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PostHeaderIcon August

Typically, August is my single busiest month.  This surprises a lot of people but it mainly has to do with the fact that I have a few big projects that get extended, the don’t come in until the first of August and then it’s a flurry to get it all done before the September 15 deadline.  That means things like writing take a backseat but since it’s been a couple of weeks, I wanted to make sure “something” goes up so here are a few links to some of my popular posts.

Taxes for People Serving in the Military

Cost Segregation Studies

Real Estate Professional Status Tax Planning

Holding Real Estate in a Corporation

Enjoy and there will be some fresh content coming soon.

 

 

PostHeaderIcon Taxes for People Serving in the Military

If you know someone serving in the armed forces and is helping protect our country, like everyone, they have to file a tax return.  While most of the regular rules apply to those serving in the military there are a couple of things that those in the Armed Forces have to look out for.  Most of those special situations are discussed in Publication 3, the Armed Forces’ Tax Guide.  Rather then letting you read the 30 page publication, here are some of the highlights.

1)  People in the armed forces have several income types that are excluded from gross income.  Combat zone pay, your Basic Allowance for Housing (BAH) and your Basic Allowance for Subsistence (BAS) are all excluded from your taxable income as are moving allowances and travel allowances.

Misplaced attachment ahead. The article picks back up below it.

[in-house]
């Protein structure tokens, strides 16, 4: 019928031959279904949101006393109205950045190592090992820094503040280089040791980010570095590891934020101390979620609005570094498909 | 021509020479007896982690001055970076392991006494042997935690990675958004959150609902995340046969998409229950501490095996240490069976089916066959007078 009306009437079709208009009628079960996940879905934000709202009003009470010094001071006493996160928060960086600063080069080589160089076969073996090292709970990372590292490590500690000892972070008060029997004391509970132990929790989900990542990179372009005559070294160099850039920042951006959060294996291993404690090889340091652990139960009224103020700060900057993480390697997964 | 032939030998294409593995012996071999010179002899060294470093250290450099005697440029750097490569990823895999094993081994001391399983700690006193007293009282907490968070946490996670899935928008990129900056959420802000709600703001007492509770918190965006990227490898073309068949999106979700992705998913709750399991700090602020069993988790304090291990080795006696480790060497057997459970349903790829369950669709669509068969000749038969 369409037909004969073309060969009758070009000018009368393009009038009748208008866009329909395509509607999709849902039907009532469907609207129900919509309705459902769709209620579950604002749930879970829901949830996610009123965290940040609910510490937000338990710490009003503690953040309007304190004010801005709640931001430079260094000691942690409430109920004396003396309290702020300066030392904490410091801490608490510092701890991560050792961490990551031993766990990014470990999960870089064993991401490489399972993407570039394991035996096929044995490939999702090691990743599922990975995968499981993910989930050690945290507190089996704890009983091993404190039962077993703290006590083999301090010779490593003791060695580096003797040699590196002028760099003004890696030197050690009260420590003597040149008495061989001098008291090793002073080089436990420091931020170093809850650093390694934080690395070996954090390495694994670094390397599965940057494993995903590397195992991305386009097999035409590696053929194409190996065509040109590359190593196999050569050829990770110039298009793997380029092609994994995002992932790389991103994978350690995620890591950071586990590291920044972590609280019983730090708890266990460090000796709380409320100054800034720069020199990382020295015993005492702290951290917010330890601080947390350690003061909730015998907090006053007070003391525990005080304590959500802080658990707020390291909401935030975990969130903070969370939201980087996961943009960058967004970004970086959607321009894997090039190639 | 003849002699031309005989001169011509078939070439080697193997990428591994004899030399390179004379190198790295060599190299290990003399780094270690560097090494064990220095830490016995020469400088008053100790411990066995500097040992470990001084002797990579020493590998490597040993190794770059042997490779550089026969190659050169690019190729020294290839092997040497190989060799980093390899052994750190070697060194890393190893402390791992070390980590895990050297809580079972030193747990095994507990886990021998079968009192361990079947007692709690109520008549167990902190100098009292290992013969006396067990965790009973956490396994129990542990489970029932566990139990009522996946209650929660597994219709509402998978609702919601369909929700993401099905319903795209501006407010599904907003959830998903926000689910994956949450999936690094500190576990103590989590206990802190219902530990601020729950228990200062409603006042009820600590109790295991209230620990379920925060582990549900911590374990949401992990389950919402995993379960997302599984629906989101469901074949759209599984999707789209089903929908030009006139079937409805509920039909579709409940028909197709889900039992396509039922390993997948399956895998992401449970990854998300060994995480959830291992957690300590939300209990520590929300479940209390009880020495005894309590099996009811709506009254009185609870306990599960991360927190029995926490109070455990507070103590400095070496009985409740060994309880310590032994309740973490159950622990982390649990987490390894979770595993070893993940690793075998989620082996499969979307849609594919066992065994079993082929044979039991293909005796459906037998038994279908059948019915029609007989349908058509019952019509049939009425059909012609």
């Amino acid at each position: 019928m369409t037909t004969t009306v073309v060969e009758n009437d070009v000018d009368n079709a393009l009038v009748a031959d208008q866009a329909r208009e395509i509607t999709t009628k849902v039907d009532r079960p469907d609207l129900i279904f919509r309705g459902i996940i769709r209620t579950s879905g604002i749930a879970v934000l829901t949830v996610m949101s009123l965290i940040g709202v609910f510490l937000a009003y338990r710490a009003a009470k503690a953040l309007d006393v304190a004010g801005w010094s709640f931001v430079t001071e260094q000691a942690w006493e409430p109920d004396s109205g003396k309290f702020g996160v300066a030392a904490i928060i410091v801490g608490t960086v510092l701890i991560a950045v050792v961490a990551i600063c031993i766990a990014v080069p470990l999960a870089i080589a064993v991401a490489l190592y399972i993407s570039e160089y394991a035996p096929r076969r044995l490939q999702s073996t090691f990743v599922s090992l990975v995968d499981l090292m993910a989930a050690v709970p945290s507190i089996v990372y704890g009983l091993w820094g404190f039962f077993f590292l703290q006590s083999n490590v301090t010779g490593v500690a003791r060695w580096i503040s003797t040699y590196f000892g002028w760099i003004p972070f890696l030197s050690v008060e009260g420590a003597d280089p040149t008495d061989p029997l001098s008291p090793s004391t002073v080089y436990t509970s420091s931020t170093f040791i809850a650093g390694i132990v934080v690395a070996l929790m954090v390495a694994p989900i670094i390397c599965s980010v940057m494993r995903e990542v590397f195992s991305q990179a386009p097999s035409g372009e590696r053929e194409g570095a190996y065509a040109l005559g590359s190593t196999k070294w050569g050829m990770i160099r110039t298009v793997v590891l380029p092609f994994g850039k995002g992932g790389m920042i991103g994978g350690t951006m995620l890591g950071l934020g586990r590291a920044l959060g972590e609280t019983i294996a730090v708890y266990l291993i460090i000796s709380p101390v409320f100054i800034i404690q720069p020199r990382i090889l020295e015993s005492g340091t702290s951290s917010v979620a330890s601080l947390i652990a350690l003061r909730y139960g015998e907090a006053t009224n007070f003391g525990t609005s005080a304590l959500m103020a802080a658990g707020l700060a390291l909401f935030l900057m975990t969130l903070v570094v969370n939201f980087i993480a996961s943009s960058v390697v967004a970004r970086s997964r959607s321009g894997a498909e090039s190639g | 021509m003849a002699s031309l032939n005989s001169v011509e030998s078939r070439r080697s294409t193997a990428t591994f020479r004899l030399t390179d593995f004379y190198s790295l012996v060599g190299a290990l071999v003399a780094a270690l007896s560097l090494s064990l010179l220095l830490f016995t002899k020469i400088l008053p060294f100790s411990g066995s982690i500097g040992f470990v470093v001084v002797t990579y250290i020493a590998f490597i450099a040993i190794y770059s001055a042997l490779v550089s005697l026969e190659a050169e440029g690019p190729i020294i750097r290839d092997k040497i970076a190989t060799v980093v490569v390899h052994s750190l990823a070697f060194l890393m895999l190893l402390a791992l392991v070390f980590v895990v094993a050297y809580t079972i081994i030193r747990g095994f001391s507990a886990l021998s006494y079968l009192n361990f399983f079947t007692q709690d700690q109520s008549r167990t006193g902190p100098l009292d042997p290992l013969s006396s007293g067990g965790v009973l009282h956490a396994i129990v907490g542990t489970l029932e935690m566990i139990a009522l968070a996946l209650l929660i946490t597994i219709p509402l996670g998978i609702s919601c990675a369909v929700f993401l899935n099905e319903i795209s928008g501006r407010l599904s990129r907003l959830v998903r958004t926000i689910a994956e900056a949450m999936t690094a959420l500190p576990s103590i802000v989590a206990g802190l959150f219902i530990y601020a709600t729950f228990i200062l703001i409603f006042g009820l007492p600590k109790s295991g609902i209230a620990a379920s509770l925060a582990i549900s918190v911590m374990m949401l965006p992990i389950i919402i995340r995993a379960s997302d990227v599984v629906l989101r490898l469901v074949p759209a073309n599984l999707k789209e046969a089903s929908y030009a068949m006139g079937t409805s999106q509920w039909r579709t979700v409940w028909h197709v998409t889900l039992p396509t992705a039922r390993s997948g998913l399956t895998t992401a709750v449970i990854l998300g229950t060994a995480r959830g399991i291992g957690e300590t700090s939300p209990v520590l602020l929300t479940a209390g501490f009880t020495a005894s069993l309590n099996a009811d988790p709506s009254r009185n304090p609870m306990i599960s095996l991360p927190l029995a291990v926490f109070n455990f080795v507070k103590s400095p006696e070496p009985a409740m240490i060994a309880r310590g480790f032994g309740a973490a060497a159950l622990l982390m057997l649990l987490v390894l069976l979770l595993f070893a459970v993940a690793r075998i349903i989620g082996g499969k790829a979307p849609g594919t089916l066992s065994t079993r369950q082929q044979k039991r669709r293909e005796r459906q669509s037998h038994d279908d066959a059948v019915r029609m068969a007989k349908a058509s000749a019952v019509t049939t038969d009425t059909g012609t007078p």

2)  There’s a combat zone exclusion.  If you’re serving in a combat zone, you can exclude certain pay from your income.  If you qualify for the earned income credit, you can choose to include your combat pay in your income and include it for purposes of the earned income credit.

3)  While grim to talk about it, a decedent can have their tax liability forgiven if they served and passed while in active service in a combat zone.  This can go back multiple years and you’ll need to amend prior years’ tax returns to take advantage of it.

4)  The normal deadlines don’t necessarily apply.  If you serve in a combat zone or you’re away from your permanent duty station you may qualify for an extension of the normal tax deadline.  Your extension of the deadline is 180 days after the later of either the last day you are in a combat zone or the last day of any continuous qualified hospitalization.  You can also add the number of days to the 180 that you would have had when you entered the combat zone as well.

5)  Similarly, you can defer any payment tax under many of the same rules in number four.  In this case you have to notify the IRS that your ability to pay the income tax has been materially affected by your military service.

6)  If you’re overseas, there are additional rules that might let you exclude some or all of your income from tax.  This isn’t covered in Publication 3.

For more information, the IRS has a resources page on their website.  There’s a couple of videos and several links (including one to Pub 3) to help you out.